Sea History 159 - Summer 2017

Page 14

At War before the WarSS City ofFlint's Ordeal Under the Nazi Flag by Dr. Donald E. Willen or the American people, World War II started on 7 December 1941, when Japanese warplanes attacked Pearl Harbor on that "Day of Infamy." For American merchant seamen, however, and members of the National Maritime Union, the war began almost three years earlier, on 3 September 1939, hours after Great Britain


battle of World War II. Like it or not, the Un ited States merchant marine was now involved in this global war, although the US would not make its own declaration of war for more than another two years. SS City ofFlint was an American merch ant ship built in 1919 at the Hog Island Shipyard outside Philadelphia. The 4,963GRT freighter meas ured 390 feet long and

SS City of Flint

declared war on Germany. That evening, while on patrol about sixty nautical miles south ofRockall in the North Atlantic and 200 nautical miles northwest of Inishtrahull, Ireland, Oberleumant Fritz-Julius Lemp, commander of the German submarine U-30, spied a large merchant vessel on the horizon. He quickly plotted an intercept course and began his attack run. Before him lay SS Athenia, a 13,465-ton, unarmed British-flagged passenger liner. Lemp played cat-and-mouse with his prey for three hou rs and then launched two torpedoes at the hulking silhouette. One torpedo struck theAthenia on its port side near the engine room, and the ship slowly began to sink by the stern. Onboard were 1,418 crew and passengers, including 311 Americans. Remarkably, only 117 died, twenty-eight of whom were US citizens. It took the ship more than fourtee n hours to sin k, giving the radio operator sufficient time to broadcast a distress signal. A number of British warships, a Swedish yacht, a Norwegian tanker, and an American-flagged freig hter-the City ofFlintresponded to the Athenia's S·O·S. The sinking of theAthenia and the subsequent rescue operation would mark the beginning of the Battle of the Atlantic, the longest 10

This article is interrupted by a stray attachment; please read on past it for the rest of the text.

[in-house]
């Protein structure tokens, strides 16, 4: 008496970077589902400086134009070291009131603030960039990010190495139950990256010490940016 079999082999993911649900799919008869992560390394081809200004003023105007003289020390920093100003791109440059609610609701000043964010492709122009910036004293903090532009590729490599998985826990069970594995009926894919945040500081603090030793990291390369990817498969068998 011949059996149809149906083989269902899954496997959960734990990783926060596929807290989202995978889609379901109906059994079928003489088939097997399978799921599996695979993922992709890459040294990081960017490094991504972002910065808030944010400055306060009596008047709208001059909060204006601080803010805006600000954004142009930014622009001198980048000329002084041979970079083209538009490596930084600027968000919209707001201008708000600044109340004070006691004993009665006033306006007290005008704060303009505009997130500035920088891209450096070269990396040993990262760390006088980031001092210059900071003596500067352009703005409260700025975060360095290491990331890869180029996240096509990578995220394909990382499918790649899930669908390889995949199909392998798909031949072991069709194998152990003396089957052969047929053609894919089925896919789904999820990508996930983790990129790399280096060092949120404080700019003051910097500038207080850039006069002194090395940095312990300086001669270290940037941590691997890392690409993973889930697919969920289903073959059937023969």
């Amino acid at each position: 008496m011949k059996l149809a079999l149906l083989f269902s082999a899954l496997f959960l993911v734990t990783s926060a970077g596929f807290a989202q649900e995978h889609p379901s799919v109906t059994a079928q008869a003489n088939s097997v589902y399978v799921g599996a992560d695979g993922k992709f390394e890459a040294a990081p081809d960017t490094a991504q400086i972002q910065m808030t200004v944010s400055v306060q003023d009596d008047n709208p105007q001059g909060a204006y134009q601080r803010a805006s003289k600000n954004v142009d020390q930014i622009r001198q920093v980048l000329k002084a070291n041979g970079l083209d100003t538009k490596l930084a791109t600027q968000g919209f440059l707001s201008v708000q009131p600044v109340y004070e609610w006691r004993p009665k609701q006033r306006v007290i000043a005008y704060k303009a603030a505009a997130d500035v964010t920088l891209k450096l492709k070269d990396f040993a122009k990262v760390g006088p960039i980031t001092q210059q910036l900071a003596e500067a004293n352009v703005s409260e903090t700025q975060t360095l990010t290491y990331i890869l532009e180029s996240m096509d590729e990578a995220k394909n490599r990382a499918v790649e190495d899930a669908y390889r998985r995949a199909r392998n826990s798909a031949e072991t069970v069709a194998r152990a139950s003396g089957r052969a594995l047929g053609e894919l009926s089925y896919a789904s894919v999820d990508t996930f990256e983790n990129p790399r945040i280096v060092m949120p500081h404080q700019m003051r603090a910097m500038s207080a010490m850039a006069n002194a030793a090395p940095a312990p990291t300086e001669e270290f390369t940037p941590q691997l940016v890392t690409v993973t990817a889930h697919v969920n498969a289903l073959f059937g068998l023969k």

54 feet wide, and drew 27 feet 8 inches. After the Great War, the federal government leased the City of Flint to several companies that ran cargo between Northern Europe and the East Coast of North America. W hen the Athenia broadcast its S·O·S in the North Atlantic, the City of Flint was underway, outbound from Eng-

land, bound for New York with a load of general cargo and twenty-nine passengers. Ironically, the City ofFlint usually did not carry this many passengers, but SS Athenia had been overbooked and was traveling the same route, so its agents sent these extra passengers to the City ofFlint. Upon hearing the radio broadcasted S·O·S, City of Flint's captain, Joseph A. Gainard, was ted no time in plotting an intercept course for Athenia's position and ordered a course change towards the sinking liner. He also ordered his chief engineer to push the engines to their limits-1,400 lives were at stake. When the City ofFlint arrived on the scene, rescue operations were already underway. The British warships were screening the vicinity for U- boats, w hile the merchant vessels plucked the hapless victims from the sea. Considering the perilous situation for all involved, the operation proceeded smoothly. W ith 236 of the 1,301 survivors on board City of Flint, Captain Gainard and his crew departed the scene and steered a course towards their original destination. A week after the incident, two US Coast Guard vessels rendezvoused with the City of Flint at sea and took onboard the more seriously injured; the two cutters then escorted the freighter with the rest of the survivors to the nearest North American port in Halifax, Nova Scotia. This

The first survivors from Athenia coming alongside SS C ity of Flint


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